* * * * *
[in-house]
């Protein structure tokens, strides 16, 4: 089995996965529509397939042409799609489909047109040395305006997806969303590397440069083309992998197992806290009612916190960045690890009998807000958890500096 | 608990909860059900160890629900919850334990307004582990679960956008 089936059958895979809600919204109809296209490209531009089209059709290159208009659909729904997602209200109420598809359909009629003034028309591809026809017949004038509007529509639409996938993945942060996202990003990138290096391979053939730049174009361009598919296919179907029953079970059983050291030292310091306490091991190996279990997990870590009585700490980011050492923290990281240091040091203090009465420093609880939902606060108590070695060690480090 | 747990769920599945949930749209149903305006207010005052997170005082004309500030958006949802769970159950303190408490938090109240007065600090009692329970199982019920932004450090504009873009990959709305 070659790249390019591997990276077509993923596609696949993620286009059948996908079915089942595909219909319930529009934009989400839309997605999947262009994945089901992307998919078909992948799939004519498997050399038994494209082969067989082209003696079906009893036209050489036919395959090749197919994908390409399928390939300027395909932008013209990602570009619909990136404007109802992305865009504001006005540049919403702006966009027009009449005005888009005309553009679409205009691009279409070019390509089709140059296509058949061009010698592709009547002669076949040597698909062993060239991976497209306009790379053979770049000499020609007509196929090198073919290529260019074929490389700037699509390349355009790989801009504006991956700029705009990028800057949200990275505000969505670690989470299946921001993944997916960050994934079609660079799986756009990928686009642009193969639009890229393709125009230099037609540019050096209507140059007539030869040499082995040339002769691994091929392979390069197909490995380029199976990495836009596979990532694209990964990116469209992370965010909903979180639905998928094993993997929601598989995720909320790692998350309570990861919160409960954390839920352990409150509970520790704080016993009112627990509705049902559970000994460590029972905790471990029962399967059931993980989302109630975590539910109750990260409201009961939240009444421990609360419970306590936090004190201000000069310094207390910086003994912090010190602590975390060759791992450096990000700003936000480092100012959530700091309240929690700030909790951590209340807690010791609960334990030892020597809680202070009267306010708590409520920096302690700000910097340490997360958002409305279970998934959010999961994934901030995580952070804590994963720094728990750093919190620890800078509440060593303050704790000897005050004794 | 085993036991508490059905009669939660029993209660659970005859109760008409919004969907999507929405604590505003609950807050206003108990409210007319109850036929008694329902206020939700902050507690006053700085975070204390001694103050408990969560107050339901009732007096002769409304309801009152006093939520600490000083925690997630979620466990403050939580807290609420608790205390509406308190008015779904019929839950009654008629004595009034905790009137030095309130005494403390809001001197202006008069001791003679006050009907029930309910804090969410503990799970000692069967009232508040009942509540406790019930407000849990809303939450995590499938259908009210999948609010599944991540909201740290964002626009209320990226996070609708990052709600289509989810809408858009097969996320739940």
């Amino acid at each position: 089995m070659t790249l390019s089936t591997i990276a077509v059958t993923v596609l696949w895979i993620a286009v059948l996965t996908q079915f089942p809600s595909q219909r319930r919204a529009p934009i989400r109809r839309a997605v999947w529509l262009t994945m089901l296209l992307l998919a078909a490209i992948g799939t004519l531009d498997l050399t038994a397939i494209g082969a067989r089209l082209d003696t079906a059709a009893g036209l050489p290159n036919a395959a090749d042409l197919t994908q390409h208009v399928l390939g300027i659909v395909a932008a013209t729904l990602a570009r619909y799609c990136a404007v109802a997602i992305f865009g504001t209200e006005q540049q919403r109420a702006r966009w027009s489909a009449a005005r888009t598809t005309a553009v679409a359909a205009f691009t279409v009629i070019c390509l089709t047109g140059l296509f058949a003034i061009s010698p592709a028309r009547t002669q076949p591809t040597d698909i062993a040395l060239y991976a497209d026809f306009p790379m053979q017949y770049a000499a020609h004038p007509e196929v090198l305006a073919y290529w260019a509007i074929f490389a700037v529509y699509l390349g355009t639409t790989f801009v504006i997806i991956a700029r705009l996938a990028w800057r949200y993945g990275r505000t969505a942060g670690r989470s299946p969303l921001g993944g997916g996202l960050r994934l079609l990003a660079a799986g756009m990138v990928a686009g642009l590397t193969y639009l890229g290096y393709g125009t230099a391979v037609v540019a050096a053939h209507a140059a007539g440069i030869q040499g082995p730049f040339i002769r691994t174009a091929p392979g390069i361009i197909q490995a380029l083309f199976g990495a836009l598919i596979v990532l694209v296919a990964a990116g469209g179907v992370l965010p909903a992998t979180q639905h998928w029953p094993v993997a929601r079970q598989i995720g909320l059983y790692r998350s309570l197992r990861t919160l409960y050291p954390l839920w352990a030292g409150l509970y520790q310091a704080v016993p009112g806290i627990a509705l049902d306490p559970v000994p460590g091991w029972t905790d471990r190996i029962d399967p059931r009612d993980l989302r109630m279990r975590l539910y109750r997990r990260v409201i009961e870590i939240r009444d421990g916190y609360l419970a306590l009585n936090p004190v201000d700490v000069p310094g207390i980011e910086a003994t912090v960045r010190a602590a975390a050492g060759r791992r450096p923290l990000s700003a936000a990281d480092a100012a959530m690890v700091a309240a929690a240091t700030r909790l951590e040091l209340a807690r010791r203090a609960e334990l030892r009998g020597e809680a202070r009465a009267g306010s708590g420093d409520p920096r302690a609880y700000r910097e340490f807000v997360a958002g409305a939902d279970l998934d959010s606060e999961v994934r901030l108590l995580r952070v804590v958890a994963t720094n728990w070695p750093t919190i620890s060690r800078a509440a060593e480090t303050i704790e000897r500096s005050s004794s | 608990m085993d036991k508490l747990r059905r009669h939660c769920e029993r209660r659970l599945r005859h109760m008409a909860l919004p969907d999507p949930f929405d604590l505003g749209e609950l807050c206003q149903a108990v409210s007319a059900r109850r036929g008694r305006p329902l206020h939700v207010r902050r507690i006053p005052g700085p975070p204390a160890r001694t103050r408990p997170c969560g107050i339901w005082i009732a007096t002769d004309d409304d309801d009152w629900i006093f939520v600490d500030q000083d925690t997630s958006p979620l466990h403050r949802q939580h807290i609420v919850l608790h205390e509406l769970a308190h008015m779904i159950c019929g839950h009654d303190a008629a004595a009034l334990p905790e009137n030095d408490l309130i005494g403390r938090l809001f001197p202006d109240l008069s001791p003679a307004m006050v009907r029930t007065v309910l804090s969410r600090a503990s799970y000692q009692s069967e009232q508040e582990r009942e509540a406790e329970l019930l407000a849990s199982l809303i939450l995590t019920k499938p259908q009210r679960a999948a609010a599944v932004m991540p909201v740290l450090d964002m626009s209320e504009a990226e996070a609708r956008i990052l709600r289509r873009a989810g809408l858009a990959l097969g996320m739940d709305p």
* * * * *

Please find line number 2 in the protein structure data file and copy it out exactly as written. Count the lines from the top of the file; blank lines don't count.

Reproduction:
């Protein structure tokens, strides 16, 4: 089995996965529509397939042409799609489909047109040395305006997806969303590397440069083309992998197992806290009612916190960045690890009998807000958890500096 | 608990909860059900160890629900919850334990307004582990679960956008 089936059958895979809600919204109809296209490209531009089209059709290159208009659909729904997602209200109420598809359909009629003034028309591809026809017949004038509007529509639409996938993945942060996202990003990138290096391979053939730049174009361009598919296919179907029953079970059983050291030292310091306490091991190996279990997990870590009585700490980011050492923290990281240091040091203090009465420093609880939902606060108590070695060690480090 | 747990769920599945949930749209149903305006207010005052997170005082004309500030958006949802769970159950303190408490938090109240007065600090009692329970199982019920932004450090504009873009990959709305 070659790249390019591997990276077509993923596609696949993620286009059948996908079915089942595909219909319930529009934009989400839309997605999947262009994945089901992307998919078909992948799939004519498997050399038994494209082969067989082209003696079906009893036209050489036919395959090749197919994908390409399928390939300027395909932008013209990602570009619909990136404007109802992305865009504001006005540049919403702006966009027009009449005005888009005309553009679409205009691009279409070019390509089709140059296509058949061009010698592709009547002669076949040597698909062993060239991976497209306009790379053979770049000499020609007509196929090198073919290529260019074929490389700037699509390349355009790989801009504006991956700029705009990028800057949200990275505000969505670690989470299946921001993944997916960050994934079609660079799986756009990928686009642009193969639009890229393709125009230099037609540019050096209507140059007539030869040499082995040339002769691994091929392979390069197909490995380029199976990495836009596979990532694209990964990116469209992370965010909903979180639905998928094993993997929601598989995720909320790692998350309570990861919160409960954390839920352990409150509970520790704080016993009112627990509705049902559970000994460590029972905790471990029962399967059931993980989302109630975590539910109750990260409201009961939240009444421990609360419970306590936090004190201000000069310094207390910086003994912090010190602590975390060759791992450096990000700003936000480092100012959530700091309240929690700030909790951590209340807690010791609960334990030892020597809680202070009267306010708590409520920096302690700000910097340490997360958002409305279970998934959010999961994934901030995580952070804590994963720094728990750093919190620890800078509440060593303050704790000897005050004794 | 085993036991508490059905009669939660029993209660659970005859109760008409919004969907999507929405604590505003609950807050206003108990409210007319109850036929008694329902206020939700902050507690006053700085975070204390001694103050408990969560107050339901009732007096002769409304309801009152006093939520600490000083925690997630979620466990403050939580807290609420608790205390509406308190008015779904019929839950009654008629004595009034905790009137030095309130005494403390809001001197202006008069001791003679006050009907029930309910804090969410503990799970000692069967009232508040009942509540406790019930407000849990809303939450995590499938259908009210999948609010599944991540909201740290964002626009209320990226996070609708990052709600289509989810809408858009097969996320739940």